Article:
The Task (2011)

Directed By: Alex Orwell
Written By: Kenny Yakkel
Starring: Alexandra Staden
  Victor McGuire
  Adam Rayner
  Texas Battle
The Task

After Dark Originals: so far they’ve given us a decent set of releases, having delivered the genuinely enjoyable Husk, Prowl, Seconds Apart and Fertile Ground in 2011. The Task is their latest release, but it’s sadly the runt of the litter and seriously fails to impress.

Seven contestants are dragged off the street and handcuffed together, thrown into a new reality TV game show. Their task: to survive one night at a condemned state penitentiary that has a sordid history of murder, sexual abuse, cannibalism and lots of tramps going missing. Apparently haunted by the ghost of the psychotic warden, the game forces them to face their greatest fears, pitting them against individual tasks to progress to the next level. But what the producers don’t realise is that the prison is genuinely haunted, and The Warden is still very very angry…

The premise is straight-forward and a little tired, having been firmly raped by the likes of Halloween Resurrection, House on Haunted Hill, My Little Eye, Ghost Game and Wrong Turn 2 (to name a few), and The Task sadly adds nothing new to this horror sub-genre.

The Task is packed full of decent ideas and disturbing concepts – it is a nice set up and some scenes should disturb – but it is filmed in a way that makes it distinctly unscary and woefully uninventive. It is only in the final third of the film, when the production team begin to get heavily involved, that The Task really comes to life. But it is simply too late, and tragically all hope is beaten to death by an absolutely appalling ending that literally makes no sense whatsoever.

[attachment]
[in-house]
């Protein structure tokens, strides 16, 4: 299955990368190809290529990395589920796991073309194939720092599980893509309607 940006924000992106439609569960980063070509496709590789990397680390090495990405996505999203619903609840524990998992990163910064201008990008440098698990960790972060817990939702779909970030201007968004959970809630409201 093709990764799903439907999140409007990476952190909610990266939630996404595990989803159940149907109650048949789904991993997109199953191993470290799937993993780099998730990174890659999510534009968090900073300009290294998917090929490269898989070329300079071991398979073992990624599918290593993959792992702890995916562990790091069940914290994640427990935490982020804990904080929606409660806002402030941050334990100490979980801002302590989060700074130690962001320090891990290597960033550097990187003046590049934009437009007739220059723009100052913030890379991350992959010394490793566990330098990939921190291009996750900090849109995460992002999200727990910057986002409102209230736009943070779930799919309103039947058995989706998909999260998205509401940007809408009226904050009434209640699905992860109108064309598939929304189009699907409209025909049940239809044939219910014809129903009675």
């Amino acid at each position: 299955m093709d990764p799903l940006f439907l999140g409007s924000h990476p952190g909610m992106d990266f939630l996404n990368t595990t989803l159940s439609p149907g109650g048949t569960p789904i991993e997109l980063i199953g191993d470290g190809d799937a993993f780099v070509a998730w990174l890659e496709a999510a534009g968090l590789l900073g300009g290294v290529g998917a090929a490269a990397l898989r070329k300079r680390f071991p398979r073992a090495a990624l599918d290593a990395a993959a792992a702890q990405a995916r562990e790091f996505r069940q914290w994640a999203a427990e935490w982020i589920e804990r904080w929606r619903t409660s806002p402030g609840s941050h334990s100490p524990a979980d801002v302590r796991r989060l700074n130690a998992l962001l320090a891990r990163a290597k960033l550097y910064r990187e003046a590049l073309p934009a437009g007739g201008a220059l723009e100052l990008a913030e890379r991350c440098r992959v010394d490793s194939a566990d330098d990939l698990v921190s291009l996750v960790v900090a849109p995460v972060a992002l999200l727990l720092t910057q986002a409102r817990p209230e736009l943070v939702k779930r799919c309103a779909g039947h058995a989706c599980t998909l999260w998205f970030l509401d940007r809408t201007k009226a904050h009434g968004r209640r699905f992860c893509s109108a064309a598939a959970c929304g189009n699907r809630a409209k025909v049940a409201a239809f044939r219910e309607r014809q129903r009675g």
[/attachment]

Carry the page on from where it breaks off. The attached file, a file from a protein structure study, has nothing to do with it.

The entire film is tonally awkward, set-up like a comedy but executed with a needless po-facedness. It seems there was no corroboration between first-time director Alex Orwell and writer Kenny Yakkel, as it is written like a silly comedy-horror but plays out with a deadly seriousness.

Yakkel’s script also fails miserably to create the naturalistic dialogue needed to “sell” this idea to an audience, where characters actions and verbal reactions are so unrealistic it makes it difficult to relate to. In fact, it is very difficult to sympathise with anyone in The Task.

Packed with hideously clichéd characters that are deliberately annoying – a bold n’ brash British brother and sister, a flamboyant homosexual, a hyper-intelligent smartarse, a muscular arrogant jock and a prissy blonde slut – it is horribly reminiscent of real-life reality game shows, but sadly makes for frustrating watching. Much like when we watch Big Brother and desperately pray for an Ebola breakout to destroy every muppet in the house, The Task has no sympthatic characters. At all.

Sadly the characters are not the only clichéd aspects of The Task, as it rolls exactly down the path we expect them to go – cameras malfunction, people misinterpret real ghosts for fake ones and there is a laughable amount of double / triple bluffs. Yawn. It doesn’t help that it features a really poor, intrusive soundtrack by Ernst Meinrath, which fails miserably to ratchet up the tension and instead forces the entire film to appear amateurish.

Frustratingly, you feel there is so much potential wasted in The Task. The snap-shot pre-game character interviews are very good – “My favourite book is Okay magazine” – but sadly whacked in at unnecessary places that really disturb the flow of the film. Some of the scenes could’ve been terrifying, but Orwell’s direction fails to capture the terror effectively. The Task also has a lot to say about reality TV and greed and the nature of fear, and it could have been cunningly cynical but never quite snatches the right tone to make it work.

The Task is fundamentally flawed from the top down – the idea / premise is a solid, if unoriginal one, but so packed with problems it’s impossible to love. This is disappointing considering it comes with the After Dark Originals tag, and smacks of failed potential. Not hideously bad, but just a lukewarm failure. Mildly enjoyable in places, but not worth your pennies.

Rating: ★★★☆☆☆☆☆☆☆

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